Diagnosis and Treatment
Ringworm is not a condition that the average cat owner in a dry environment like the desert often experiences, but because it can infect people, it is something that you should be aware of. But first, ringworm is not a worm—it is the common name for a fungal organism that infects the skin and hair of both people and animals. The organism causes a typical dry, scaly patch on the skin that is circular and often slightly raised around the edges, hence the name “ringworm.” There are several species of fungus that can infect mammals, but Microsporum canis (M. canis) is by far the most common to infect cats. In humans, ringworm is most likely to infect children, the elderly, and people with compromised immune systems.
In a healthy adult cat, ringworm is self limiting. Assuming that the cat is not reinfected (by another cat in the house), this cat is usually capable of clearing the infection on its own in 70 to 100 days. Unfortunately, in the meantime, the cat is infectious to everyone around them. Kittens, older cats, and cats with concurrent infections of any type (respiratory infections, ear mites, etc.) or parasites (fleas) are more susceptible to infection. In general, in a healthy cat, infection requires the presence of both spores and microtrauma on the skin as an opening to infection. A scratch, a flea bite, a clipper burn, or even rubbing an area can put skin at risk for infection.
The latest research suggests that a new infection becomes detectable in as quickly as 5 to 7 days and can become actively infectious before that. Spores are invisible to the naked eye, love to attach to hair, and tend to float like dust, making the environment around the infectious cat as important to treat as the cat itself. The developing infection causes hair loss and a typical round, dry, scaly lesion that grows out from the center. However, the infection can present in a variety of ways—it is often itchy, so some cats scratch bloody lesions; or, it may present as a crusty, dried-up sore. It generally presents on the face, ears, and feet, but lesions sometimes occur on the torso and the back of the neck.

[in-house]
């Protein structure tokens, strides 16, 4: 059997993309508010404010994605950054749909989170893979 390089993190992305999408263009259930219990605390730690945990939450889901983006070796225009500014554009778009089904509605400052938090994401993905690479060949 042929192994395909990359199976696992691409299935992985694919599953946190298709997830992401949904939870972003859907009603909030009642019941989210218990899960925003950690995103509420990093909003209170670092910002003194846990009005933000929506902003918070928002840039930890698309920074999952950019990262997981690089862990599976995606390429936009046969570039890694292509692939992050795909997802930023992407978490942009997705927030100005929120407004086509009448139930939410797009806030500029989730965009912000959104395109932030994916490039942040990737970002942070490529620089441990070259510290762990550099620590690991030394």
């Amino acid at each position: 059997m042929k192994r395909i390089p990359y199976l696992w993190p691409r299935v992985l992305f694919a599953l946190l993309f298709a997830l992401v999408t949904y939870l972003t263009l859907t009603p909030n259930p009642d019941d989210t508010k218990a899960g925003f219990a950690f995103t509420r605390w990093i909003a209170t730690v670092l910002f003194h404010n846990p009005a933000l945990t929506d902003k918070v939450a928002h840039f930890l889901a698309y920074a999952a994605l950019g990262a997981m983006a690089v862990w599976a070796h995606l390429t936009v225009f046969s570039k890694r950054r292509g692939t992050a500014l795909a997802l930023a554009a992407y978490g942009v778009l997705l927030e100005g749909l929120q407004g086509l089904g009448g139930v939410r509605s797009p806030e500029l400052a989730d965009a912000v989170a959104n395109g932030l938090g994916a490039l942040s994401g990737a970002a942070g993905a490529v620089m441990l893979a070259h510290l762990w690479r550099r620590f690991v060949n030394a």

So, you have a cat with a weird spot of hair loss or crustiness above his eye. Now what? The recommendation is to go to a veterinarian who has a Wood’s lamp (blacklight) with a magnifying element in it and has been trained to use it. On determination of the presence of a lesion, the recommendation is to perform a culture using DTM culture media, but there is also a ringworm PCR that can be run overnight. The PCR tests for M. canis DNA and is generally more expensive, but if time is of the essence, it is much faster than waiting 7 to 21 days for the DTM culture results.
The developing infection causes hair loss and a typical round, dry, scaly lesion that grows out from the center»